ARG, in partnership with the School of Public Health at the University of California Berkeley (UC Berkeley), offers a training program that provides support and training to both pre- and postdoctoral fellows engaged in alcohol- and drug-related research.
Our program is funded by a National Institute on Alcohol Abuse and Alcoholism (NIAAA) grant (T32AA007240), and since 1977 has supported over 230 trainees.
Fellowships at ARG provide research training in the study of alcohol and drug use and problems, and are oriented toward the pursuit of basic and applied socio-behavioral and epidemiological research. Training focuses specifically on study of the prevalence, distribution, etiology, and treatment (both formal and informal) of alcohol abuse, alcohol dependence, and alcohol-related problems. However, some focus is devoted to drug use and drug-related problems. Health disparities are a central theme of both our training program and ARG broadly.
- Fellowships are supported by NIAAA and are typically 2 years
- Postdocs receive $48,432—53,184 per year plus health benefits
- Supplemental research employment is often available
- Predocs receive $24,324 per year plus partial UC tuition & fees
- An annual travel allowance is offered for conferences & networking
- Grant writing workshops, seminars and course auditing available
Cheryl Cherpitel, DrPH in Epidemiology
SENIOR SCIENTIST; DIRECTOR, WHO COLLABORATING CENTRE ON ALCOHOL & INJURY
Dr. Cherpitel focuses primarily on the epidemiology of alcohol-related injuries and fatalities within emergency room (ER) populations and the general population, and she has led multiple studies on this topic nationally and internationally. Some of her work in the U.S. has focused especially on Mexican-origin populations, such as her large-scale study of the US-Mexico border.
Thomas K. Greenfield, PhD
SCIENTIFIC DIRECTOR; SENIOR SCIENTIST
Dr. Greenfield’s research has addressed a wide range of issues in the alcohol field, including the epidemiology of alcohol use and problems; alcohol policy; the measurement of alcohol-related problems and consumption; drinking patterns and mortality; cultural and ethnic variations in drinking. He is currently contact PI on R01s on experiencing alcohol’s harm to others among US adults, and more recently a multinational counterpart in a 36-country collaboration.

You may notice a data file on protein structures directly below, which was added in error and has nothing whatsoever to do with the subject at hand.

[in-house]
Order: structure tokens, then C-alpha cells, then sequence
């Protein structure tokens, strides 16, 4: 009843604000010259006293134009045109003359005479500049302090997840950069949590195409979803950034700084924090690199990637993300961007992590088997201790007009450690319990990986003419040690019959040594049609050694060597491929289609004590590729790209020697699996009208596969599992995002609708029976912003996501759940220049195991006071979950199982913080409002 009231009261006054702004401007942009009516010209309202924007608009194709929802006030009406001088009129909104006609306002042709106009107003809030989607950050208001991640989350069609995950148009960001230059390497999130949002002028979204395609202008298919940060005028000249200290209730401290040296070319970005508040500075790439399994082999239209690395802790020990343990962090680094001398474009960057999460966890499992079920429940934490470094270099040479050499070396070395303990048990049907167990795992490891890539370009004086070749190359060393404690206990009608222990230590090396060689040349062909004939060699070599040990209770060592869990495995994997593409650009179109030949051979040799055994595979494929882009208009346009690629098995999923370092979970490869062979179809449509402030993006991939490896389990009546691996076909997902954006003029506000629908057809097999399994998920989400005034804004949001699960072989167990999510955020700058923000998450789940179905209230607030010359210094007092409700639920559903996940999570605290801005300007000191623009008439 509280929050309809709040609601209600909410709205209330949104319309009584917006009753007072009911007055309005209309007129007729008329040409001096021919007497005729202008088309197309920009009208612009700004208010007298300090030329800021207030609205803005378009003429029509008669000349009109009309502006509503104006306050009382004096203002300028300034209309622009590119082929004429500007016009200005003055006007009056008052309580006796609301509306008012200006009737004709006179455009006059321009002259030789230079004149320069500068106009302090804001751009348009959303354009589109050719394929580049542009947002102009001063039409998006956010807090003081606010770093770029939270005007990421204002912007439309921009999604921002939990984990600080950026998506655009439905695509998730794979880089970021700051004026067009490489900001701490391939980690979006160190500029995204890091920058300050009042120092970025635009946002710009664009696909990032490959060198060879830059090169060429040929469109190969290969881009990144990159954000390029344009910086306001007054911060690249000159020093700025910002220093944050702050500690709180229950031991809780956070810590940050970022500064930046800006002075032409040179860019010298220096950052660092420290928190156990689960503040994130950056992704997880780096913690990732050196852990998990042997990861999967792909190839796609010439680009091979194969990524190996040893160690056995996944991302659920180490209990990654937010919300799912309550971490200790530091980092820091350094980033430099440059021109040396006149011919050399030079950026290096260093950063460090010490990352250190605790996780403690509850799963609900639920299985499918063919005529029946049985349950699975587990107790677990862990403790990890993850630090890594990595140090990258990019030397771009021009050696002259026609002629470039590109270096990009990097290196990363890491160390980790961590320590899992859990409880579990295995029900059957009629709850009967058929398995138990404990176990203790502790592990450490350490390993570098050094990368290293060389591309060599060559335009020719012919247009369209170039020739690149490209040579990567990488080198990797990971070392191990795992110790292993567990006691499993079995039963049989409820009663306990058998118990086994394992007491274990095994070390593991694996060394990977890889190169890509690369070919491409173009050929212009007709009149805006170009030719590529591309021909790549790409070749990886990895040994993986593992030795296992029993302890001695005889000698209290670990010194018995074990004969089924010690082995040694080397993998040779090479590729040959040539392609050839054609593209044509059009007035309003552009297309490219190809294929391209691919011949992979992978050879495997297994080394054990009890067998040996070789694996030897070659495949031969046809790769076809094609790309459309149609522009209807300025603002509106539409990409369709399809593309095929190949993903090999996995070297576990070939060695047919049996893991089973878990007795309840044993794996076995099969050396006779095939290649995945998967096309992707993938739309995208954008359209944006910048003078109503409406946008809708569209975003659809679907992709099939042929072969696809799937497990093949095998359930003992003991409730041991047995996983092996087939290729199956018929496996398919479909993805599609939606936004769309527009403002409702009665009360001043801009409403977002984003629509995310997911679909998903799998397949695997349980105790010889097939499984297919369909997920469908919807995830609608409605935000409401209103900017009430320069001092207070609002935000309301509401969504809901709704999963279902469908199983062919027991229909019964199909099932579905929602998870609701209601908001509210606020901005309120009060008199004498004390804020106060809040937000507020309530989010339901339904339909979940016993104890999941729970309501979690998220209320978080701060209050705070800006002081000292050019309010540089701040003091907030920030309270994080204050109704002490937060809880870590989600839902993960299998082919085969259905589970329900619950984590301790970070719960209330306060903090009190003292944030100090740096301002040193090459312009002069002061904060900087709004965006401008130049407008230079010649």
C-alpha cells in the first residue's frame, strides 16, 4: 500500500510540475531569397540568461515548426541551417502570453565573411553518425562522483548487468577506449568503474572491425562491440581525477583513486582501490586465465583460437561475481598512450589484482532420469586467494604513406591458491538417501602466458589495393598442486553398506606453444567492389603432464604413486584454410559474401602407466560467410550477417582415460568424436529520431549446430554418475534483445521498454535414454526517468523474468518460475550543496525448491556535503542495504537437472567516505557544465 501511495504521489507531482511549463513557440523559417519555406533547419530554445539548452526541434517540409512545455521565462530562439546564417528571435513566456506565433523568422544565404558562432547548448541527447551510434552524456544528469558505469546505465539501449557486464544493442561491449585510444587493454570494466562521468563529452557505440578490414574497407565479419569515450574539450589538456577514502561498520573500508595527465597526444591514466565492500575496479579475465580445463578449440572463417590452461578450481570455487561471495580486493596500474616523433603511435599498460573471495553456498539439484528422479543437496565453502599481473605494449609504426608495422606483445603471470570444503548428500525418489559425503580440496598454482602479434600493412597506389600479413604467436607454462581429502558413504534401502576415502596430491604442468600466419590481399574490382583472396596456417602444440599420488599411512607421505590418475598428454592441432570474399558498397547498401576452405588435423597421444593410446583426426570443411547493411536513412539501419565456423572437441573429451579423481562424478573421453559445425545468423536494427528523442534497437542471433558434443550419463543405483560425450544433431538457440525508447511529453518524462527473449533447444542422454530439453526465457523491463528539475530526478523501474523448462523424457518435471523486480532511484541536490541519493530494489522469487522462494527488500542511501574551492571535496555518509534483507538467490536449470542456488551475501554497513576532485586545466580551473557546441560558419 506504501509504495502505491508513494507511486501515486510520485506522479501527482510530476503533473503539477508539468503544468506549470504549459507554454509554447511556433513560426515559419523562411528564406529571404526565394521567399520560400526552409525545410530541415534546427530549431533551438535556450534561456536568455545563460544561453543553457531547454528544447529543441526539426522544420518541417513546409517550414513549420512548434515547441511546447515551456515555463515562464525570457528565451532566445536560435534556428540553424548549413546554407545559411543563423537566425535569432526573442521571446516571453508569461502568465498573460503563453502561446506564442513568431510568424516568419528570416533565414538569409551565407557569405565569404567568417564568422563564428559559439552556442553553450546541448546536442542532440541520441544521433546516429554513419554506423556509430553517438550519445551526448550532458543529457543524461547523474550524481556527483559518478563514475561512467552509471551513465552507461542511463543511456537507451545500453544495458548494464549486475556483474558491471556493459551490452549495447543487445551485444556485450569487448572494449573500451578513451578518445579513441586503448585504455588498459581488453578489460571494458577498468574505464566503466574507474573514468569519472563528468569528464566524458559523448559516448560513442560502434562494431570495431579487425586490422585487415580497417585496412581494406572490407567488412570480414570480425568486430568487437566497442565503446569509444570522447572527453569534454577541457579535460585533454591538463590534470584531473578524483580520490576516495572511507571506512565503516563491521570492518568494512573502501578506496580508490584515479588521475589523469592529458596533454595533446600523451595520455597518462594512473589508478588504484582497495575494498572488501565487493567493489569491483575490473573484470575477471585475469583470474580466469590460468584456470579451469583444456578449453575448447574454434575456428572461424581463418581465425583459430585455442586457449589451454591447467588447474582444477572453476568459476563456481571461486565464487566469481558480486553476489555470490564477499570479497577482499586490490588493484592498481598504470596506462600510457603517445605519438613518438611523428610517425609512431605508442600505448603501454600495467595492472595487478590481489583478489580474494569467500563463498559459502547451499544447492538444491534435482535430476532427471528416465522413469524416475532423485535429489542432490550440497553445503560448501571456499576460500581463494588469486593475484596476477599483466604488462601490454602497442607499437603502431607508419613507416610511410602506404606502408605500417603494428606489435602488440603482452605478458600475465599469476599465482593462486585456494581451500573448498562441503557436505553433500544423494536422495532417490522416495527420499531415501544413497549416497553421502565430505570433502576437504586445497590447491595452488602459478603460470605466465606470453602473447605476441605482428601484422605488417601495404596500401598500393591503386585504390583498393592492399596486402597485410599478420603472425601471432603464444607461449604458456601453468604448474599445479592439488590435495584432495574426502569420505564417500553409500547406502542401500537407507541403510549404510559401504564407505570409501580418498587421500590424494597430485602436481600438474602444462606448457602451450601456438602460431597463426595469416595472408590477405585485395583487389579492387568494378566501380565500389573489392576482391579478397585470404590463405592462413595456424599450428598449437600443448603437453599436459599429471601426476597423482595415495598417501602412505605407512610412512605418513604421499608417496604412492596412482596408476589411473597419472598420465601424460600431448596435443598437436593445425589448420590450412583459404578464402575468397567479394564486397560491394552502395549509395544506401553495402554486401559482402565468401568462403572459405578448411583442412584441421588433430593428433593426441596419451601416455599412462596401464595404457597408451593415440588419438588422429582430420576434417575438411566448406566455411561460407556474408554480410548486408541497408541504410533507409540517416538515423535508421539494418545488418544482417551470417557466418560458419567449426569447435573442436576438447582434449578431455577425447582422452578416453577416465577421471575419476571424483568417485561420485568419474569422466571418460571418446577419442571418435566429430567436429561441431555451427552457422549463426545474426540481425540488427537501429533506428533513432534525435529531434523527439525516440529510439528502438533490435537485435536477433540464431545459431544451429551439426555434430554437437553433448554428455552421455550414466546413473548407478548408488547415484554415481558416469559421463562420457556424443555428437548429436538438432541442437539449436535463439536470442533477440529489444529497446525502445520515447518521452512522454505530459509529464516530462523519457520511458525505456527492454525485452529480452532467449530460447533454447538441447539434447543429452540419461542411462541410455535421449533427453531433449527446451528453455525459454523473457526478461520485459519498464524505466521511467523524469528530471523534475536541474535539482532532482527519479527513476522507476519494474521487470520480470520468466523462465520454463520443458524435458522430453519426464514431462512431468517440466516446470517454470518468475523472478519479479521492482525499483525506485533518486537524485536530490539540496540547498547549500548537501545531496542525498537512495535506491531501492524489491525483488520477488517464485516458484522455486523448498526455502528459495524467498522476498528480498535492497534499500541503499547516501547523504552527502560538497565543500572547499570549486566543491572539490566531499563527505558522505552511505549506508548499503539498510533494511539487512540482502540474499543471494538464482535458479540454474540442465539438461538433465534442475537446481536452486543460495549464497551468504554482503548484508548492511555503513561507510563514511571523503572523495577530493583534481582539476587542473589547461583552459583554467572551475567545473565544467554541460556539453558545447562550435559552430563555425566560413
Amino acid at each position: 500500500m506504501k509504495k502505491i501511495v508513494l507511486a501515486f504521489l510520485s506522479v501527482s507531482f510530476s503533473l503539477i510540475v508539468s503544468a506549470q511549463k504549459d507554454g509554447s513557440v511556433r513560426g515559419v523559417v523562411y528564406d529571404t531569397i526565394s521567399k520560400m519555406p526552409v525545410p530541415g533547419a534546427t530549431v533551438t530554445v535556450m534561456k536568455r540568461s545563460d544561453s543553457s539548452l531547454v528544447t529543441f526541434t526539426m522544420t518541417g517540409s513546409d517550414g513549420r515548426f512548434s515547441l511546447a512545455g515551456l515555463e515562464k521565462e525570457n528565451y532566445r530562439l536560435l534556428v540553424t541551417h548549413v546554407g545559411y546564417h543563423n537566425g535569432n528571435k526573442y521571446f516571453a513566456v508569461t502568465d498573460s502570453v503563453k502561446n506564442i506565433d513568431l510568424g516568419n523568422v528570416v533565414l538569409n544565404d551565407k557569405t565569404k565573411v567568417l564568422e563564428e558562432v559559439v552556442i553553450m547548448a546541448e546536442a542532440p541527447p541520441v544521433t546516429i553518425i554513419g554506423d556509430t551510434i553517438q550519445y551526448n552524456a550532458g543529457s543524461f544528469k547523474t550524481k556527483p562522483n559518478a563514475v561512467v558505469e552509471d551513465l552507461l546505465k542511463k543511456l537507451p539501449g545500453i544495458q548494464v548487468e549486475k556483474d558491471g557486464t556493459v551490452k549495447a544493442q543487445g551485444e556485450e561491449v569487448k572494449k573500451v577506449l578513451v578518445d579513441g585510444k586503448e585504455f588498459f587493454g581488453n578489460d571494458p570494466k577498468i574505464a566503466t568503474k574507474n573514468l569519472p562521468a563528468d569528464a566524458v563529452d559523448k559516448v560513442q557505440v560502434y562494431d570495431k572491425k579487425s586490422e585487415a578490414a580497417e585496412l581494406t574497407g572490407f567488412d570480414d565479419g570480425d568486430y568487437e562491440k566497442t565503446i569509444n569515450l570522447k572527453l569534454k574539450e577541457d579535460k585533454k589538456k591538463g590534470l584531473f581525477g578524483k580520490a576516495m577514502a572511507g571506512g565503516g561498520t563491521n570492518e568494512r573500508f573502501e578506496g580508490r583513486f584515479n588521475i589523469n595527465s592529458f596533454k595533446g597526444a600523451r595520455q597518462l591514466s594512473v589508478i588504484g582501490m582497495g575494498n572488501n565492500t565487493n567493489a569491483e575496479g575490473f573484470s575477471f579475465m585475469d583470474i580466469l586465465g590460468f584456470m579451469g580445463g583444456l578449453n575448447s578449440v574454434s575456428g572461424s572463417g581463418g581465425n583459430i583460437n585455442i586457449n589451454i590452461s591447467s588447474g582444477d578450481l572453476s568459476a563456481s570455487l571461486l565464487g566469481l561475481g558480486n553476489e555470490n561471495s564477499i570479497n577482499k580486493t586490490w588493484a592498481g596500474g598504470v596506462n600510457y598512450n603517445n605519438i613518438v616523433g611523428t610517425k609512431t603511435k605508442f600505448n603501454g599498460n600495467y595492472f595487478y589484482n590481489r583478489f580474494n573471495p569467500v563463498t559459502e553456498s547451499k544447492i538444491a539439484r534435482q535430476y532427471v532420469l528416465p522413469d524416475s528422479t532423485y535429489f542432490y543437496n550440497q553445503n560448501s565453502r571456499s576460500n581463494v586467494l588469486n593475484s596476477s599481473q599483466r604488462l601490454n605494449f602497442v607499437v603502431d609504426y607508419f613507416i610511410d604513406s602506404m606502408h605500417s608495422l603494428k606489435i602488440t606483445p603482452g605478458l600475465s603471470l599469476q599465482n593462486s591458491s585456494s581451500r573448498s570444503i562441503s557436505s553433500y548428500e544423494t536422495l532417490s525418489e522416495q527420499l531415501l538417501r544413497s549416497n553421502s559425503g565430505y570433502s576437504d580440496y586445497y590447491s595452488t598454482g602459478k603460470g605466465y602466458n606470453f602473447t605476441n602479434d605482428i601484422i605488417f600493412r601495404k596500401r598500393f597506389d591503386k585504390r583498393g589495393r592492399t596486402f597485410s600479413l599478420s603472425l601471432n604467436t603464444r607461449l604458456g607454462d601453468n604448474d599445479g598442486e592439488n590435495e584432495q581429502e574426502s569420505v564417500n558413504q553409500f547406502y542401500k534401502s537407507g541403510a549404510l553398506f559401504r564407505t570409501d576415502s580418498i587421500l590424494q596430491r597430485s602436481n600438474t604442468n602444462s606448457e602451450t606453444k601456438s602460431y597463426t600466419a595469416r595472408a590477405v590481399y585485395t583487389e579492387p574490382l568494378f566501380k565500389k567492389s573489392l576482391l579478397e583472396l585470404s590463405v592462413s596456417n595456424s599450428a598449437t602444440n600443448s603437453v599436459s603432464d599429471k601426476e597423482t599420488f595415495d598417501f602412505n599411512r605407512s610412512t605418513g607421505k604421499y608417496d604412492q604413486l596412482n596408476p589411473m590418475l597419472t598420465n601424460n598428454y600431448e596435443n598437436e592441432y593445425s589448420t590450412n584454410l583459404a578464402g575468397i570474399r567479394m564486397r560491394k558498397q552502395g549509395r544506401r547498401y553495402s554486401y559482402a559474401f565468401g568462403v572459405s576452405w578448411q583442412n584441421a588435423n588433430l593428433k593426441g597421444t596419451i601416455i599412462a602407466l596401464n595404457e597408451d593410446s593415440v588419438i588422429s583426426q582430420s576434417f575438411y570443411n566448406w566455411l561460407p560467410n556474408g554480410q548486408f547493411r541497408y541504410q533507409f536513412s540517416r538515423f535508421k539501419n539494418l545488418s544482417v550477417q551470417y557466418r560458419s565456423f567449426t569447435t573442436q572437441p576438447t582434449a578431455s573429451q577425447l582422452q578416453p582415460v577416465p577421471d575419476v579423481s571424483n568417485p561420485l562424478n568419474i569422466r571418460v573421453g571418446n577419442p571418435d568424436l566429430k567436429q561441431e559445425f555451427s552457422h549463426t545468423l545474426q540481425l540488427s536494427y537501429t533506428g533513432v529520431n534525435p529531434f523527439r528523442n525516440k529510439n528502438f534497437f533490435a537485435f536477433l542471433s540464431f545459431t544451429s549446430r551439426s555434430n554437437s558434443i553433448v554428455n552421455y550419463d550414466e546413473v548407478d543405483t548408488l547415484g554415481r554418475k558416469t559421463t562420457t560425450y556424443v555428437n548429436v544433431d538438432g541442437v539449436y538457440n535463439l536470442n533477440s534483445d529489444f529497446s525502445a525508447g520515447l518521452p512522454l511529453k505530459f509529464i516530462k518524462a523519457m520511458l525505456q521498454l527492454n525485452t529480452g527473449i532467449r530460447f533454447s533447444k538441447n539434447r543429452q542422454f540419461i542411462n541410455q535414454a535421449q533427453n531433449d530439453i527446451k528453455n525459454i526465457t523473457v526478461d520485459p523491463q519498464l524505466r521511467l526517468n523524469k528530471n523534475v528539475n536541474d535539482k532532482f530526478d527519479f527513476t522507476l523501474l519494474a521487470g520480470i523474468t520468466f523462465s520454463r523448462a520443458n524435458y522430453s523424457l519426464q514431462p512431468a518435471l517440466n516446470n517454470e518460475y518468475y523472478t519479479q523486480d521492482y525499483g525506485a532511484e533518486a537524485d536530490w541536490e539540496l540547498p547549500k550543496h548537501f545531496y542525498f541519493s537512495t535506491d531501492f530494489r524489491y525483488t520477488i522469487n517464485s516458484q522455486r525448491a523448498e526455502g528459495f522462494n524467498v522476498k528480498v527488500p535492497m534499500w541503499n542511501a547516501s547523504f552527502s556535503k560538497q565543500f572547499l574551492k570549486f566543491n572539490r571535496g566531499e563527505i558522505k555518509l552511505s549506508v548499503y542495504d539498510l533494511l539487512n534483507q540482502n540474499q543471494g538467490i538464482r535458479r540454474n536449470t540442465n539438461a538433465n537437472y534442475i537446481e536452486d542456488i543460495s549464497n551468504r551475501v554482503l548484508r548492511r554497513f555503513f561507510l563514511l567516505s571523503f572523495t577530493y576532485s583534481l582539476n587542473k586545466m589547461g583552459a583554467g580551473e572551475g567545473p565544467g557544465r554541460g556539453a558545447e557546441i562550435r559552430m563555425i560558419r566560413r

Katherine Karriker-Jaffe, PhD
SCIENTIST; CO-DIRECTOR, NAS RESOURCES CORE
Dr. Karriker-Jaffe’s work centers on how community and cultural determinants, and especially neighborhood factors, create racial/ethnic and socioeconomic disparities in alcohol and drug use and associated problems. She has also led studies addressing neighborhood influences on health risk behaviors and harms from others’ drinking using US survey data and Swedish population register data.
William C. Kerr, PhD
SENIOR SCIENTIST; DIRECTOR, NATIONAL ALCOHOL RESEARCH CENTER
Dr. Kerr is recognized for his studies of alcohol measurement methods; trends in drinking and age-period-cohort effects; alcohol-related mortality; and health outcomes of alcohol consumption. He also studies alcohol-related health disparities, economic conditions affecting alcohol use, and alcohol control policy and policy evaluation.
Nina Mulia, PhD
Dr. Mulia has published widely on racial/ethnic and socioeconomic disparities in heavy drinking, alcohol problems, and alcohol services utilization. She has led numerous studies investigating alcohol-related disparities in large national data sets. Recent studies have targeted racial/ethnic disparities in heavy drinking over the life course.
Karen Trocki, PhD
Dr. Trocki’s research addresses alcohol and drug use in relation to sexual minority status and sexual risk behavior. She has also studied numerous psychosocial factors as they relate to alcohol use and problems, such as religion, drinking environments, social motivations, social norms, and temperament. Another interest is physiological approaches to treatment.
Sarah E. Zemore, PhD
SENIOR SCIENTIST; CENTER ASSOCIATE DIRECTOR; TRAINING GRANT DIRECTOR
Dr. Zemore has focused on psychological and social aspects of alcohol treatment and recovery, and she is particularly interested in alternatives to professional treatment, including 12-step groups, alternative mutual help groups, and peer-based approaches. She also has a line of research addressing racial/ethnic disparities in alcohol use, problems, and treatment, with emphasis on Latino populations.
Other mentors include faculty at UC Berkeley and UC San Francisco in departments such as Health & Social Behavior, Psychiatry, Epidemiology, Health Policy and Management, Community Health, Human Development, Anthropology, and History and Social Medicine.